Karmin – Dental implants are the best option to replace teeth that are loose or missing due to periodontal (gum) disease. Before you receive implants, periodontal disease should be under control. If it’s been a year, and your dentist isn’t able to control your gum disease, it might be time to visit a periodontist—a specialist in diseases of the gum tissue.

How Periodontal Disease Can Affect Dental Implants

Dental implants are most successful in people with sufficient bone density and healthy gum tissue. Here’s why periodontal disease should be controlled first:

  • Advanced periodontal disease damages gum tissue and bone. Bone and gums should have a snug fit around tooth roots or dental implant fixtures.
  • If gum disease has caused your gums to recede, the base of your dental implants will be exposed. It will be challenging to keep the exposed area clean and free of plaque buildup.
  • Thin or receding gums around an implant fixture are unattractive. Either the fixture will show through thin gums, or be completely exposed if your gums recede.

We recommend that you have a consultation with an experienced prosthodontist. After an examination, 3-D x-rays, and a review of your medical history, he or she will let you know if you are a candidate for this treatment.

The prosthodontist will also determine if your gums are healthy enough and thick enough to support dental implants. Bone grafting and gum tissue grafting might be needed to ensure stability and success of your implants. In several months, the grafts will heal, and the implant fixtures will be surgically placed in your jawbone.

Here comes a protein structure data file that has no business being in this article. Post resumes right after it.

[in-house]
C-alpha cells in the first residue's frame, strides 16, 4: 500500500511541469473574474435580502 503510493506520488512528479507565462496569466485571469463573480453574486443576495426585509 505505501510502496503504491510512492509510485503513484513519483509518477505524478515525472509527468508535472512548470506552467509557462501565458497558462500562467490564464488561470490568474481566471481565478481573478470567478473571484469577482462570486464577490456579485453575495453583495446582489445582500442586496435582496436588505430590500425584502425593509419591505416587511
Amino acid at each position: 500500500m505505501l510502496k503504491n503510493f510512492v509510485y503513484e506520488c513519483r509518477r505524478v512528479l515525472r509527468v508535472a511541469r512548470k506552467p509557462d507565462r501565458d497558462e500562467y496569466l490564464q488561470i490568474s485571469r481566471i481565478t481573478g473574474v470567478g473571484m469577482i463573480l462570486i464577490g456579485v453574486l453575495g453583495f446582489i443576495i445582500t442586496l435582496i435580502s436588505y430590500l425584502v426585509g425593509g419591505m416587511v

After your periodontal disease is controlled, if you receive dental implants, your oral health will likely improve. The fixtures stimulate bone grown and promote healthy gum tissue.

This post is sponsored by Naperville board-certified prosthodontist Dr. Anthony LaVacca

2 loose teeth

By | General Dentistry, Gum Disease

I have 2 loose teeth. I get dental cleanings regularly and I am sure that they have noticed my teeth are loose but I think it’s strange that no one ever said anything to me. My sister told me that I should check with another dentist just to be sure that nothing serious is wrong. Now I am scared and a little angry that this problem was overlooked. I got my teeth cleaned 2 months ago. Wouldn’t they have noticed a problem? If I go to a dentist with loose teeth will they automatically pull them out? – Faith P.

Faith – If you go to the dentist with loose teeth, he or she will x-ray and examine your teeth to determine why they are loose.

Trauma can cause loose teeth, in which case they may need to be stabilized. Have you recently experienced trauma to your teeth? Over time, grinding your teeth can cause them to become loose. Also, if teeth are misaligned, they can put pressure on other teeth and cause them to become loose.